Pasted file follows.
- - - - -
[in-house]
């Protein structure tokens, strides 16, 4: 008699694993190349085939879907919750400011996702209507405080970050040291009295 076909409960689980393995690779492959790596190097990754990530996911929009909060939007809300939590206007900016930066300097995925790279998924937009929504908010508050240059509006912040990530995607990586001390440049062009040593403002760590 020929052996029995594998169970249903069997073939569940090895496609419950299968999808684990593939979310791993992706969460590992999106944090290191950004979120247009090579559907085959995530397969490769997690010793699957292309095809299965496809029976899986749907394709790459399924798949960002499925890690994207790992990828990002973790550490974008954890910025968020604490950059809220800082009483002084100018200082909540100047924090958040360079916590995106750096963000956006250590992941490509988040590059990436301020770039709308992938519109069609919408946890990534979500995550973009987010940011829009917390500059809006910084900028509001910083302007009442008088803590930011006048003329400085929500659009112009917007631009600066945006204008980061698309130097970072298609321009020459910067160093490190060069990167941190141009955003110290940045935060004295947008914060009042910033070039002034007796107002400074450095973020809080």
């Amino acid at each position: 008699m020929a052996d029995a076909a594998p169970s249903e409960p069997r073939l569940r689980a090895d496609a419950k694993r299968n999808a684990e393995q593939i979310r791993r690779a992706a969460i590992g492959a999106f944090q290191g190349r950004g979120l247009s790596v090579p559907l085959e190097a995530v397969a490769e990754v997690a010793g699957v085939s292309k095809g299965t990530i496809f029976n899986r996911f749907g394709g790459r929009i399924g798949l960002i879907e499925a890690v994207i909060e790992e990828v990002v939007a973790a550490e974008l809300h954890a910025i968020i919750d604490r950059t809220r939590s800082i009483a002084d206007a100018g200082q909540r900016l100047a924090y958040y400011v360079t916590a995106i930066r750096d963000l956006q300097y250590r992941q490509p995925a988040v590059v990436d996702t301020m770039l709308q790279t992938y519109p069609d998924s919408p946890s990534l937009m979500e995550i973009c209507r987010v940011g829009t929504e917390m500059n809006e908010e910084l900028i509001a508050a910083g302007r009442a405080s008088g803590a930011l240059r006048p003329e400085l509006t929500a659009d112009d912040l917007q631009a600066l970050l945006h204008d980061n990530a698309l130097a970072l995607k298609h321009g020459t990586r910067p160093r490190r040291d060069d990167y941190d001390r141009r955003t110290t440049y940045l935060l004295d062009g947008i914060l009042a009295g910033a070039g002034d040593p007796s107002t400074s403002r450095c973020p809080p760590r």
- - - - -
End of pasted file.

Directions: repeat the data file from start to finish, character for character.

[in-house]
């Protein structure tokens, strides 16, 4: 008699694993190349085939879907919750400011996702209507405080970050040291009295 076909409960689980393995690779492959790596190097990754990530996911929009909060939007809300939590206007900016930066300097995925790279998924937009929504908010508050240059509006912040990530995607990586001390440049062009040593403002760590 020929052996029995594998169970249903069997073939569940090895496609419950299968999808684990593939979310791993992706969460590992999106944090290191950004979120247009090579559907085959995530397969490769997690010793699957292309095809299965496809029976899986749907394709790459399924798949960002499925890690994207790992990828990002973790550490974008954890910025968020604490950059809220800082009483002084100018200082909540100047924090958040360079916590995106750096963000956006250590992941490509988040590059990436301020770039709308992938519109069609919408946890990534979500995550973009987010940011829009917390500059809006910084900028509001910083302007009442008088803590930011006048003329400085929500659009112009917007631009600066945006204008980061698309130097970072298609321009020459910067160093490190060069990167941190141009955003110290940045935060004295947008914060009042910033070039002034007796107002400074450095973020809080």
């Amino acid at each position: 008699m020929a052996d029995a076909a594998p169970s249903e409960p069997r073939l569940r689980a090895d496609a419950k694993r299968n999808a684990e393995q593939i979310r791993r690779a992706a969460i590992g492959a999106f944090q290191g190349r950004g979120l247009s790596v090579p559907l085959e190097a995530v397969a490769e990754v997690a010793g699957v085939s292309k095809g299965t990530i496809f029976n899986r996911f749907g394709g790459r929009i399924g798949l960002i879907e499925a890690v994207i909060e790992e990828v990002v939007a973790a550490e974008l809300h954890a910025i968020i919750d604490r950059t809220r939590s800082i009483a002084d206007a100018g200082q909540r900016l100047a924090y958040y400011v360079t916590a995106i930066r750096d963000l956006q300097y250590r992941q490509p995925a988040v590059v990436d996702t301020m770039l709308q790279t992938y519109p069609d998924s919408p946890s990534l937009m979500e995550i973009c209507r987010v940011g829009t929504e917390m500059n809006e908010e910084l900028i509001a508050a910083g302007r009442a405080s008088g803590a930011l240059r006048p003329e400085l509006t929500a659009d112009d912040l917007q631009a600066l970050l945006h204008d980061n990530a698309l130097a970072l995607k298609h321009g020459t990586r910067p160093r490190r040291d060069d990167y941190d001390r141009r955003t110290t440049y940045l935060l004295d062009g947008i914060l009042a009295g910033a070039g002034d040593p007796s107002t400074s403002r450095c973020p809080p760590r």